My 7th grade history teacher was an aging hippie named Mr. Dix. Why someone with such an unfortunate last name would walk into a building full of 13-year-olds every day is beyond me – a name like that is the middle school equivalent of covering yourself in fish guts and jumping into a shark tank. Whatever his reason, it definitely wasn’t a passion for education, as he made clear in numerous rants about his plans to retire at the end of the year and move back to the Midwest, never to teach again. In class every day, though, it seemed as though he’d decided to start his retirement a little early.
The way I remember it, the class curriculum was mostly worksheets and several old videotaped episodes of Ken Burns’ The Civil War, which Mr. Dix had recorded off the TV years ago, judging by the age of some of the commercials. One time the Sears air conditioner ad that got burned into every kid’s collective conscious in the 90s came on, which generated far more interest from the class than the previous segment about the Battle of Shiloh.
At the time, Mr. Dix wasn’t there to quiet the class down, because he had the odd habit of getting up and just strolling out of the classroom while we watched a video or did Xeroxed word searches about slavery. Most days we could count on being left to our own devices for anywhere from five minutes to half an hour.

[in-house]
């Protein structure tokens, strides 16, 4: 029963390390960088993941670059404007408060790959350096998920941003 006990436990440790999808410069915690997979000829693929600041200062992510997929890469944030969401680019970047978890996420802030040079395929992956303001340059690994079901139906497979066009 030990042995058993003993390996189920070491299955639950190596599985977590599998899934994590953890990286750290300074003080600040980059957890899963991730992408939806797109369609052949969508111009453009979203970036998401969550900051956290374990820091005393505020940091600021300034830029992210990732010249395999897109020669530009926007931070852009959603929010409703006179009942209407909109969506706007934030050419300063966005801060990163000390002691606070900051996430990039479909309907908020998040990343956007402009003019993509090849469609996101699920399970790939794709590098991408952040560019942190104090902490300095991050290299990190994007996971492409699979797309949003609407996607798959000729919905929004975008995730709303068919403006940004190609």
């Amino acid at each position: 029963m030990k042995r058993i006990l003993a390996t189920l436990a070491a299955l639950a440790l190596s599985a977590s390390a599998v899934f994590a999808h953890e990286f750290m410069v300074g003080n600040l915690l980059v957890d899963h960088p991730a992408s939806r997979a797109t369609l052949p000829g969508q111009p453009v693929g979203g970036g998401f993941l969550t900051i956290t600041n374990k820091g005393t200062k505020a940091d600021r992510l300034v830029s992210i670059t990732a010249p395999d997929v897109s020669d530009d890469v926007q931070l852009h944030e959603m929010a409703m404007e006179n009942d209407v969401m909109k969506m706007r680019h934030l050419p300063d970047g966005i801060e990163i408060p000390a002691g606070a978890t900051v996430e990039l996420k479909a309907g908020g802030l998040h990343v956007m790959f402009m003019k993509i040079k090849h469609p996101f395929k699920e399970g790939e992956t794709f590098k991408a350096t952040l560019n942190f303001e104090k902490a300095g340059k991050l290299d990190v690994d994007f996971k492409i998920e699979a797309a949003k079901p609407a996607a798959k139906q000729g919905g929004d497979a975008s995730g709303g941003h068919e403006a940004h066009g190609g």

He never explained where he was going or why, which left us to fill in the blanks on our own. With our teacher gone for half the class period and busywork assignments that didn’t always seem to get graded, we had plenty of time to speculate. The class was pretty well divided between two schools of thought: There were those who believed Mr. Dix had some sort of amusing bowel condition, but most of the class had settled on the more plausible answer, which was that he and various other male staff members were off someplace having gay sex.
After all, the reasoning went, his last name is Dix.
But as the year went on, we began to spot Mr. Dix wandering around the campus during class time. We’d see him meandering through the halls while we were out on hall passes, and one kid in another period said that after one of Mr. Dix’s disappearing acts he noticed him through the window, walking across the athletic fields toward a wooded area at the edge of campus.
If he wasn’t having explosive diarrhea or in a utility closet with the security guard and the assistant principal, then what else could he be doing when he went out on walkabout? Most of the class united behind a new answer: Every day he was leaving his classes to go smoke pot.
To me, this seemed even less believable than the gay sex explanation. (I had always been a member of the diarrhea camp.) We debated it while left unattended in class one day, the TV volume turned down so we wouldn’t have to listen to David McCullough read excerpts from Abraham Lincoln’s war diary.
“It doesn’t make sense.” I said. “Why would he smoke pot at school?”
“Because he’s a pothead, dude!”
“But if they catch him smoking pot at school, he could lose his job and get arrested! Why wouldn’t he just wait to do it at home?”
“Because he loves the chronic too much! That’s why his eyes are always red when he comes back, and he’s all absent minded and stuff!”